What You Need To Know About Prevena
Prevena is a special wound care dressing that is sometimes used to help prevent wound healing problems. Patients who are at higher risk for wound healing problems are those with BMI’s greater than 30, have a history of smoking, or are diabetic. Sometimes, for very thin patients, a Prevena will be used to help with a tight incisional closure. The decision to use Prevena is usually determined during surgery based on the surgeon’s expert judgment.
Help with you PREVENA Incision Management System is always a call away… 800-275-4524.
Learn more about preventative would care following breast reconstruction surgery here.
How Is DIEP Flap Surgery Performed?
The skin and fat below the belly button feels similar to breast tissue. It is a good option to replace the breast tissue removed by the mastectomy.
The blood vessels (“perforators”) keeping this skin and fat alive travel just beneath or within the abdominal muscle. A small incision is made in the abdominal muscle to access them. The tissue is disconnected from the body and transplanted to the chest using microsurgery. The surgeons shapes the tissue to create a new breast.
Some patients anatomy will not allow for full muscle preservation with a standard approach. Usually this is because the tissue needs more than 1 blood vessel to ensure the best blood supply. In some cases, there is intervening muscle between these blood vessels that many surgeons would just cut. Not at PRMA! In these situations, our surgeons perform a modification of the DIEP. This is known as an APEX flap. This technique allows for complete preservation of the patient’s muscle.
Women also enjoy the added benefit of a flatter abdomen with results like a “tummy tuck.” The risk of abdominal complications like bulging and hernia is also very small. Especially when compared with the TRAM.
What Is “Stacked DIEP”?
Sometimes all the lower abdominal tissue is needed to reconstruct one breast. Occasionally this cannot be performed as a single flap. For example, the patient may have a previous mid-line abdominal scar or may be too thin. In these cases, the lower abdominal tissue is transplanted as 2 separate flaps which are then reconnected on the chest to create one breast. This technique is called a stacked DIEP procedure.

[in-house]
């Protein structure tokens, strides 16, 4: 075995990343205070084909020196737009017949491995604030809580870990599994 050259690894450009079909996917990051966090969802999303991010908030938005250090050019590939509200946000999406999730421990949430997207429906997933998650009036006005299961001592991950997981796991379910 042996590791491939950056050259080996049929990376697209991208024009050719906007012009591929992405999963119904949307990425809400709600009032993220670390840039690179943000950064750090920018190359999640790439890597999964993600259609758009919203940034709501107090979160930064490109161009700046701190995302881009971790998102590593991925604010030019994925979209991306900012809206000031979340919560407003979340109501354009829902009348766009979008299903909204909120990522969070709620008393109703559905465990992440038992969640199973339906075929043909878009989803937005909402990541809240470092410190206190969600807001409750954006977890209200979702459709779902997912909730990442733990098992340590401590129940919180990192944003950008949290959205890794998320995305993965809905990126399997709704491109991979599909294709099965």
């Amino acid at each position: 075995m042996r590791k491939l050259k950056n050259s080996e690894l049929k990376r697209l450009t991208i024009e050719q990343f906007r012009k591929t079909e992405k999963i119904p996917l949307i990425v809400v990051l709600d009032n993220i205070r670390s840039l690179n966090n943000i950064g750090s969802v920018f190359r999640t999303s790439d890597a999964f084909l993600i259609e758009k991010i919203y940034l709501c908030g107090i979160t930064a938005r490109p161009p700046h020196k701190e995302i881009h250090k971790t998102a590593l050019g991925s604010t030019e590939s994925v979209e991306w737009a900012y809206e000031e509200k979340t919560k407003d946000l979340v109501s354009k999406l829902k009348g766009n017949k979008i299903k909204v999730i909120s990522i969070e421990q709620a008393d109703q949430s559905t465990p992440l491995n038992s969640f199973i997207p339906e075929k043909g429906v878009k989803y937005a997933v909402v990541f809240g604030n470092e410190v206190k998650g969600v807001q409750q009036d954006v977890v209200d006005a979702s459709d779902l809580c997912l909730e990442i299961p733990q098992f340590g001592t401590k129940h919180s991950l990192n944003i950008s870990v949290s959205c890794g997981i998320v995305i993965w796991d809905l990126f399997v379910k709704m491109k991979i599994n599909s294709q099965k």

A team of two microsurgeons performs every procedure. This ensures patients benefit from the expertise of two specially trained surgeons. Having two surgeons significantly decreases the length of the surgery. This in turn reduces anesthesia time.
What Are The Benefits Of DIEP Flap Surgery?
Most patients are also candidates for sensory nerve reconstruction. Nerves providing sensation to the breast are often cut during a mastectomy. This may cause numbness to the chest and/or reconstructed breast. Sensory nerve reconstruction repairs the nerves that supply feeling to the breast. This procedure improves the return of feeling to the reconstructed breast. PRMA is one of only a few centers in the world to offer this procedure.
Patients who have arm lymphedema from previous breast cancer surgery may also be candidates for Vascularized Lymph Node Transfer. This is performed in combination with DIEP reconstruction. The procedure involves removing healthy lymph nodes from the groin. The healthy lymph nodes are then transplanted to the underarm. This can significantly improve lymphedema symptoms.
Patients who are unhappy with their implant reconstruction results may also be a DIEP flap candidate. Implants can be removed via Explant Surgery. Our surgeons can then reconstruct a breast with a patient’s own tissue. This is something we perform routinely at PRMA. Many patients report being more satisfied with their results after replacing their implants with their own tissue.
What Does DIEP Flap Recovery Look Like?
Knowing what to expect during recovery is important. The healing journey is different for everyone. But, here is an outline of what patients can expect after surgery:
Patients stay 2-3 days in the hospital after surgery. Thanks to our ERAS protocol, patients feel well enough to be up walking the morning after surgery. Patients will also take a shower in the hospital. The rest of the first week is spent getting settled back home. Patients will slowly increase walking time and distance. For those traveling from out of state, a follow up appointment in the office is scheduled. This allows travel back home a week or so after surgery.
For local patients, a follow up appointment is scheduled within two weeks after surgery. If drain output is low enough they are removed. During the second week patients will begin easing into their post-operative range of motion arm exercises. By the end of the second week patients can switch from the surgical bra and abdominal binder to a wireless bra and panty girdle. (Be sure to get clearance from your doctor or nurse first.) Most patients also feel comfortable enough to drive. Driving is allowed as long as they are not taking narcotics.
During the third week after surgery, patients typically feel more like themselves. Most at home medications can be resumed if not restarted already. Please clear all medications with your physician first. Any remaining surgical drains are removed. Patients with low-impact/work-from-home jobs can return to work at this time if they desire.
During the fourth week a follow up appointment is scheduled with the surgeon. Planning stage 2 of the reconstruction (the revision stage) starts now. Patients should continue to increase cardio endurance as they feel able.
After the first month, many patient may experience new pains in the breast and abdomen as activity is increased. This is normal and will get better over time.
By week six most patients are released from all restrictions. Most patients are able to return to work as well. Remember, not everyone heals at the same rate. It is important to listen to your body as you resume all activities.